Northern Trust gets boost from investment arms of wealthy families
To offset a decline in interest income, Northern Trust has turned to a growing source of fees for its critical wealth management unit: family offices.
The $136.8 billion-asset custody bank reported a 12% year-over-year increase in fees from family investment offices to $71.8 million in the fourth quarter, according to its earnings release Wednesday. Northern Trust, in Chicago, has seen this revenue stream climb by 20% over the previous two years.
“That trend has been going on for a while, and it's attractive,” Northern Trust Chief Financial Officer Jason Tyler said about the growth in family office business on a call with analysts Wednesday.
Chairman and CEO Michael O’Grady said on the call that the bank has made it a priority to recruit more family office assets to manage. Northern Trust’s business model that shirks the riskier sides of the finance industry has proven to be attractive to conservative managers of family wealth.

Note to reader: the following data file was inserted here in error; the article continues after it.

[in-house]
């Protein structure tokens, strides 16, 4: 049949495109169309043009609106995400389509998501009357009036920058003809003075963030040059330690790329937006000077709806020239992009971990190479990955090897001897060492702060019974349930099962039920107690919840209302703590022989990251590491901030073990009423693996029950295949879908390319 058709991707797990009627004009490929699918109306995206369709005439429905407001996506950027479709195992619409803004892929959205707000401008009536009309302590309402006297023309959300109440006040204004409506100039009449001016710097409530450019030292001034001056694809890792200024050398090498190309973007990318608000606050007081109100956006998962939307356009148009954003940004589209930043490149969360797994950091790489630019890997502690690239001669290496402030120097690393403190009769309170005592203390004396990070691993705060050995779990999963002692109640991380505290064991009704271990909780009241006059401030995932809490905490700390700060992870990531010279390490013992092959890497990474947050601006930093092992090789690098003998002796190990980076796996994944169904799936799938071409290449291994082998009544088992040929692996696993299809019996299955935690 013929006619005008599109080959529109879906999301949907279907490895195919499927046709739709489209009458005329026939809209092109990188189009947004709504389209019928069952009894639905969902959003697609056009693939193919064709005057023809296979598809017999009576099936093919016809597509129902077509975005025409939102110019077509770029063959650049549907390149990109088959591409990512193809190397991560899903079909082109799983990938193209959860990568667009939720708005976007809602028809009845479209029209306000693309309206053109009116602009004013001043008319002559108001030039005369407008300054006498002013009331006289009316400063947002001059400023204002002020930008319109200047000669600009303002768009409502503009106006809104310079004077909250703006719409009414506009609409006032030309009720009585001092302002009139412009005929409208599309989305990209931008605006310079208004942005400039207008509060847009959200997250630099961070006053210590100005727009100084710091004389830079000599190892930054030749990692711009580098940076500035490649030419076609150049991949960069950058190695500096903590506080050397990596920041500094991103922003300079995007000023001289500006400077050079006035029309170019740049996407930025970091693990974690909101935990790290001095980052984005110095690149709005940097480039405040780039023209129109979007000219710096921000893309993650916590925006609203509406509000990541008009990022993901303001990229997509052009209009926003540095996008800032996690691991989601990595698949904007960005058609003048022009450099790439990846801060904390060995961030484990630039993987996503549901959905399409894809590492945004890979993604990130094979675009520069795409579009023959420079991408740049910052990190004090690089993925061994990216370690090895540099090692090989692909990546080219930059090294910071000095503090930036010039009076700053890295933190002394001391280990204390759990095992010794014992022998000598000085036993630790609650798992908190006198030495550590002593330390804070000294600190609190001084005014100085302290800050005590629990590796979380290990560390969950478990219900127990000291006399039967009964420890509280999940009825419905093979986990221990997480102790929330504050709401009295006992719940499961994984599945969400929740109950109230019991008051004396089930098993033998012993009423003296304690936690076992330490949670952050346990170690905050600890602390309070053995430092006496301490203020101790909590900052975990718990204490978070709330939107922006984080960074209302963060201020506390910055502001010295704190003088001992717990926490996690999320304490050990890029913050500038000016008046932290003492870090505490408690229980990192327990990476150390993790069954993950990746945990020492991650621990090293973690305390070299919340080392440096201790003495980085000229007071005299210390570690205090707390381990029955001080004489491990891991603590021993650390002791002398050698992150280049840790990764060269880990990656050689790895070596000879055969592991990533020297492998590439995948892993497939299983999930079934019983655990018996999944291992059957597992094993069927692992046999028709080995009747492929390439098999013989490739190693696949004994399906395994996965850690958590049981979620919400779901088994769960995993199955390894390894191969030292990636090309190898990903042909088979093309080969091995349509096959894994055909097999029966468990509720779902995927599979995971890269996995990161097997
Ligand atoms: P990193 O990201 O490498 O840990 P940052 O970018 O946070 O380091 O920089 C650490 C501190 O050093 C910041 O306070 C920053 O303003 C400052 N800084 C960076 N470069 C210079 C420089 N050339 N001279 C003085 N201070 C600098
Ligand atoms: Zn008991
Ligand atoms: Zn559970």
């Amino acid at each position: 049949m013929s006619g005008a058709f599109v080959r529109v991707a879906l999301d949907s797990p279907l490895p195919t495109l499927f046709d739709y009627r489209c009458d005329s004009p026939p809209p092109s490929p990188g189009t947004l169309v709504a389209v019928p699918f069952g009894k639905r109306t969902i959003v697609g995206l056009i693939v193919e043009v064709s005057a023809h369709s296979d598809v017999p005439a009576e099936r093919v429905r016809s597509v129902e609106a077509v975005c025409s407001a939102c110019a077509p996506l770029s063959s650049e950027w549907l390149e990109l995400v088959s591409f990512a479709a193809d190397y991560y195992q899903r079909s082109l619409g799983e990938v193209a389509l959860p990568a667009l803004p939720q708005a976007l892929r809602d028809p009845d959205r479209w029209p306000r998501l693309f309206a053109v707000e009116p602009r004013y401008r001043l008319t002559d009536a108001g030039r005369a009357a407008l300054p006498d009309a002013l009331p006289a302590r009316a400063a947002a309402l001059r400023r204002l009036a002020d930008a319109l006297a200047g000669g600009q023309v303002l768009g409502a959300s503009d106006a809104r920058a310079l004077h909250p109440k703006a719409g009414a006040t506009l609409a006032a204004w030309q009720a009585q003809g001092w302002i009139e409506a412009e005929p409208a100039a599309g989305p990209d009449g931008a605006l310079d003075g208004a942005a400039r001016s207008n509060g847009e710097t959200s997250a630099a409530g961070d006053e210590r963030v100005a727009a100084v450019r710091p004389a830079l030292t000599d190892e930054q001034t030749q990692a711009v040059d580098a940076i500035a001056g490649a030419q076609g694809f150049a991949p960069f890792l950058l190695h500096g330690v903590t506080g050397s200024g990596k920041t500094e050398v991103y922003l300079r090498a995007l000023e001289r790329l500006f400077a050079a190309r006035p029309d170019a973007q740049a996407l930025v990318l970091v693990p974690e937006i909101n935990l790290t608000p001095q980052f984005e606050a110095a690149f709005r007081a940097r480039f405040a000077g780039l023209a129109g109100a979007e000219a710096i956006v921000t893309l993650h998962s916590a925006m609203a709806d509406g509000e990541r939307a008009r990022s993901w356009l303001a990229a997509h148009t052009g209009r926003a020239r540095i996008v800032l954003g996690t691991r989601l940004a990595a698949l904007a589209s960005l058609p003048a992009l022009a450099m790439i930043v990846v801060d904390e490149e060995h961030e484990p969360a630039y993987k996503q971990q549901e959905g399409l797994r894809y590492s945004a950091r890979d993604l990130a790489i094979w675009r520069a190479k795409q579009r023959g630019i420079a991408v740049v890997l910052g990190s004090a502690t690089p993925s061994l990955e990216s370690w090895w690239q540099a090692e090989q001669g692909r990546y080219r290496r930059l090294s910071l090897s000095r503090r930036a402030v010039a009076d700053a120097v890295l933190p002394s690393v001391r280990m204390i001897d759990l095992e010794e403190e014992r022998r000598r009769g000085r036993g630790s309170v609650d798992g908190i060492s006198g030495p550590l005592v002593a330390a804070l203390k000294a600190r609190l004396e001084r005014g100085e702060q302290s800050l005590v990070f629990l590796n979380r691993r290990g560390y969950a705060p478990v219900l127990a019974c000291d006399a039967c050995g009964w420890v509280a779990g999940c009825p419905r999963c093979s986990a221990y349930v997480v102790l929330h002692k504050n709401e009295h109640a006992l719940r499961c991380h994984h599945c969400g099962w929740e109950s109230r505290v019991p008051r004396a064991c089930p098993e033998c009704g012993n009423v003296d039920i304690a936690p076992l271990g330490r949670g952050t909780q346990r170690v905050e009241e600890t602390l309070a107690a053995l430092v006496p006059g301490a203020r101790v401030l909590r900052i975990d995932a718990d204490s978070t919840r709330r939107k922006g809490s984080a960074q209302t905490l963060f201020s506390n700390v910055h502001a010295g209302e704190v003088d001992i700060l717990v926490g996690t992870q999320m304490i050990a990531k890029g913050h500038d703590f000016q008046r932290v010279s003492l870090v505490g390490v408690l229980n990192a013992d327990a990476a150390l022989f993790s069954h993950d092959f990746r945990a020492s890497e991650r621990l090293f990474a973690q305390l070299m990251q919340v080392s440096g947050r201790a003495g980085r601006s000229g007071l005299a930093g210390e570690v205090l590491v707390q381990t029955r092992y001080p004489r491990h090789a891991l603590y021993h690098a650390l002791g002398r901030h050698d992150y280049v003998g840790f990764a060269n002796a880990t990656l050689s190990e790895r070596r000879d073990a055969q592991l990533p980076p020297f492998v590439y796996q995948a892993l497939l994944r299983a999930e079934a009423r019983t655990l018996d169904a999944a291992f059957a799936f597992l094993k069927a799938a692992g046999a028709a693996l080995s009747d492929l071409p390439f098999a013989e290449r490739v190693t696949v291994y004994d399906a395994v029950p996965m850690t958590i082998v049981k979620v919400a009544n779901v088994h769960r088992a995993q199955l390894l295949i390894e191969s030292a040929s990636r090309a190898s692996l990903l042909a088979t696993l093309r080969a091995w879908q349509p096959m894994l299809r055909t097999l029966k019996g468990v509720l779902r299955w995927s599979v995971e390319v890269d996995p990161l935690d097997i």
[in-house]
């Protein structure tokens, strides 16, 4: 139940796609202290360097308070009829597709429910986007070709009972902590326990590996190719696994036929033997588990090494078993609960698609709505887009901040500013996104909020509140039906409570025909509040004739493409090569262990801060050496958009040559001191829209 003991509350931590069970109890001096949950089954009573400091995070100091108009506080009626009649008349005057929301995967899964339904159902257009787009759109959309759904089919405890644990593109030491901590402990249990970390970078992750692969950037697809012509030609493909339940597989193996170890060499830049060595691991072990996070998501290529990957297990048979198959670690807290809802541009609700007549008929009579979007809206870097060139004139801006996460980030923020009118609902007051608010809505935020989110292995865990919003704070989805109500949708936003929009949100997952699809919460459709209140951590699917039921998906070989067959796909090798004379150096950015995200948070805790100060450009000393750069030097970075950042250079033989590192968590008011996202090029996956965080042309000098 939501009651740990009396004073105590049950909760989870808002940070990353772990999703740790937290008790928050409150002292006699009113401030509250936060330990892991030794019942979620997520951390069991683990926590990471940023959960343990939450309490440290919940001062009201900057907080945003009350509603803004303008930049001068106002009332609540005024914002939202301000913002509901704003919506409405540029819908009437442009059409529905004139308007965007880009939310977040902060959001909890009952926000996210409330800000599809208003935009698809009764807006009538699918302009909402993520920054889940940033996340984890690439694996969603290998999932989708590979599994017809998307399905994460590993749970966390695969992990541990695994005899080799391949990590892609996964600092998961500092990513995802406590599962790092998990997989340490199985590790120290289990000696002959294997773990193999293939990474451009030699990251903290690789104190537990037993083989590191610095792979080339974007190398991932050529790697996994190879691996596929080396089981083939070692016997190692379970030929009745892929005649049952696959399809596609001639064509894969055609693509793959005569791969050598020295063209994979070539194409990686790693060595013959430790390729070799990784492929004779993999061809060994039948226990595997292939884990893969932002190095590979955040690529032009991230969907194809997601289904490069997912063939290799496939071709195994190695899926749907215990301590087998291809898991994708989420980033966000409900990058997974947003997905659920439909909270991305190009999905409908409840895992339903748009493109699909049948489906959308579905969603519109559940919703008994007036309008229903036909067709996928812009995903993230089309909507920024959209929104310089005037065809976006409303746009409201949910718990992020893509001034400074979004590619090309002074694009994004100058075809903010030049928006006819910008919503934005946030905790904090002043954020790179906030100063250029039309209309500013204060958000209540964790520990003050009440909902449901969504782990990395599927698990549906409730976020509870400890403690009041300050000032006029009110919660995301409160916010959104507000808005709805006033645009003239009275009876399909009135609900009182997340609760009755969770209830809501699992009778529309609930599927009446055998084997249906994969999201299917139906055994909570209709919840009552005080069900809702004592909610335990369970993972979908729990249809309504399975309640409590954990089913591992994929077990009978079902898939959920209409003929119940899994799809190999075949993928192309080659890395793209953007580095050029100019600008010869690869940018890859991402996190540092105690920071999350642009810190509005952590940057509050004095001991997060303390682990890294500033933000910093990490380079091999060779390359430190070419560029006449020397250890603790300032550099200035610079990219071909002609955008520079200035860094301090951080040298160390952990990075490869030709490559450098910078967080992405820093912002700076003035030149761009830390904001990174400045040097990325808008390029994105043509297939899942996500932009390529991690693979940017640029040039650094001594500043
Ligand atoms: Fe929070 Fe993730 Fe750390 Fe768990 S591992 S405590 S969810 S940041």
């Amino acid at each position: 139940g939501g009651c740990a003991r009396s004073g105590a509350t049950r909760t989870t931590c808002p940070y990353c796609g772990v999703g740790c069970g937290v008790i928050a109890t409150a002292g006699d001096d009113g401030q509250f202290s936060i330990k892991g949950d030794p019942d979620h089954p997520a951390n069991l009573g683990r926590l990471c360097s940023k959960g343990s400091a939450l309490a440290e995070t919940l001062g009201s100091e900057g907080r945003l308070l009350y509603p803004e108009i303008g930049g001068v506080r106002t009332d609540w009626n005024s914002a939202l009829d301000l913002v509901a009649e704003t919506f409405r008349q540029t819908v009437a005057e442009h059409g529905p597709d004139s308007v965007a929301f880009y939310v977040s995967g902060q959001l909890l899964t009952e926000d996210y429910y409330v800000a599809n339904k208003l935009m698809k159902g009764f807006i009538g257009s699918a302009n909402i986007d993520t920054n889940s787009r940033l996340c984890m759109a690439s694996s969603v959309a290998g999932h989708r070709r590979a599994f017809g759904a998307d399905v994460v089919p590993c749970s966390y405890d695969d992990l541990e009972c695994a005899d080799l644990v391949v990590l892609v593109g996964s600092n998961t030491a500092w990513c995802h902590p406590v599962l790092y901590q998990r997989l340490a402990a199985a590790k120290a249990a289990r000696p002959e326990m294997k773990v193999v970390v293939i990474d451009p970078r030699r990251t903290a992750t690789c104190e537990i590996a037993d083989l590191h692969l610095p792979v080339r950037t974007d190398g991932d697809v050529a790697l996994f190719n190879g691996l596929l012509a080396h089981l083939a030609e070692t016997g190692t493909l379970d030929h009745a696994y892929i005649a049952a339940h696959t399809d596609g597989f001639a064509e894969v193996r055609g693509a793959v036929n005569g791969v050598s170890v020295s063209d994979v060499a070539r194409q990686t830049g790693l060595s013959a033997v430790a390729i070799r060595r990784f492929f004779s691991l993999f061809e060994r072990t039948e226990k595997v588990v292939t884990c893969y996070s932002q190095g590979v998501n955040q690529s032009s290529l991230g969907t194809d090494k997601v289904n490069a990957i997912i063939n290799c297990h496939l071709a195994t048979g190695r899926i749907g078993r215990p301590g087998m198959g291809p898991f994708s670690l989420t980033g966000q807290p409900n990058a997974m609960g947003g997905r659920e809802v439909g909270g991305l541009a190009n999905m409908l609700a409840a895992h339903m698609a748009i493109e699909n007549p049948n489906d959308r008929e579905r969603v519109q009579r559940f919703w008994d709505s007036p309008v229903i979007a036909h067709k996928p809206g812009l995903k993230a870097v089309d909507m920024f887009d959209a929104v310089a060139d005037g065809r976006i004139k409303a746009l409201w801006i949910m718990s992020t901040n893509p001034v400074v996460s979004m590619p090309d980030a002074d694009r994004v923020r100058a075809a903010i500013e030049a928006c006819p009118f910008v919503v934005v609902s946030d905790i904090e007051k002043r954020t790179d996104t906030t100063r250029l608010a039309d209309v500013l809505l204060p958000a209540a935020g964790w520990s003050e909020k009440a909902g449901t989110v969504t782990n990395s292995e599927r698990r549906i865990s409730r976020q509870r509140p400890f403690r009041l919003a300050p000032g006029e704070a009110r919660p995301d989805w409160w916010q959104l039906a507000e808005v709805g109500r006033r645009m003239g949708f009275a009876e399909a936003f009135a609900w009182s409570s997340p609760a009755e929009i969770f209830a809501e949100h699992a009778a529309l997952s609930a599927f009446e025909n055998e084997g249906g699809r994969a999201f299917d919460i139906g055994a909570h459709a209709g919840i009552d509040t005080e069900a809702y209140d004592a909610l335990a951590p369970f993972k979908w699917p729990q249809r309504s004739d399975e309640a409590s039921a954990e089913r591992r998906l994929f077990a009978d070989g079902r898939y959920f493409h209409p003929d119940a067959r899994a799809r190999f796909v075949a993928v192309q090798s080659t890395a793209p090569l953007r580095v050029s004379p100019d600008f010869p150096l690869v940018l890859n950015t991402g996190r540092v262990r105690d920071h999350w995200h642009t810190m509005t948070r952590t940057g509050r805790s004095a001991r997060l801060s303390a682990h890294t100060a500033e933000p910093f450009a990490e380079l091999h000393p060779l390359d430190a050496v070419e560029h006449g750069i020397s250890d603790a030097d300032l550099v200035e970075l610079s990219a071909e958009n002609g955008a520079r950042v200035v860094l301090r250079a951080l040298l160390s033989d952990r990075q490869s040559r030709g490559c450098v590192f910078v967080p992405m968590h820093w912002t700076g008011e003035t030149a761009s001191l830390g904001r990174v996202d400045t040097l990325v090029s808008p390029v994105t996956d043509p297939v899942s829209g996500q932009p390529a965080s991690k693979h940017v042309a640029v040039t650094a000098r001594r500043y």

“Dealing with large family offices, they are looking for safety and security, conservative, strong balance sheets,” O’Grady said. “And so, it's a part of the business strategy for us.”
Banks are relying more on fees as low borrowing costs have put a pinch on interest income. Northern Trust reported $430 million in net interest income for the fourth quarter, which was flat year over year. Analysts at Keefe, Bruyette & Woods said in a research note Wednesday they expect net interest income at Northern Trust to fall between 2% and 4% in the first quarter compared with the previous three months.
Meanwhile, the bank’s “Trust, Investment and Other Servicing Fees,” which include its family office revenue, increased 6% from the fourth quarter of 2018 to $992 million.
Northern Trust’s net income declined 9% from the previous year to $371.1 million; one of the culprits was a $20.8 million pretax charge from the sale of its lease portfolio. Earnings per share of $1.70 fell short of the $1.73 mean estimate of analysts compiled by FactSet Research Systems.
Noninterest expense increased 5% year over year to a little more than $1 billion as the bank made more investments in technology and added 1,000 staffers. Executives said they expect operating expenses and capital investments to reach $1 billion in 2020 as well.
The bank’s stock fell 3.3% to $10.99 on Wednesday.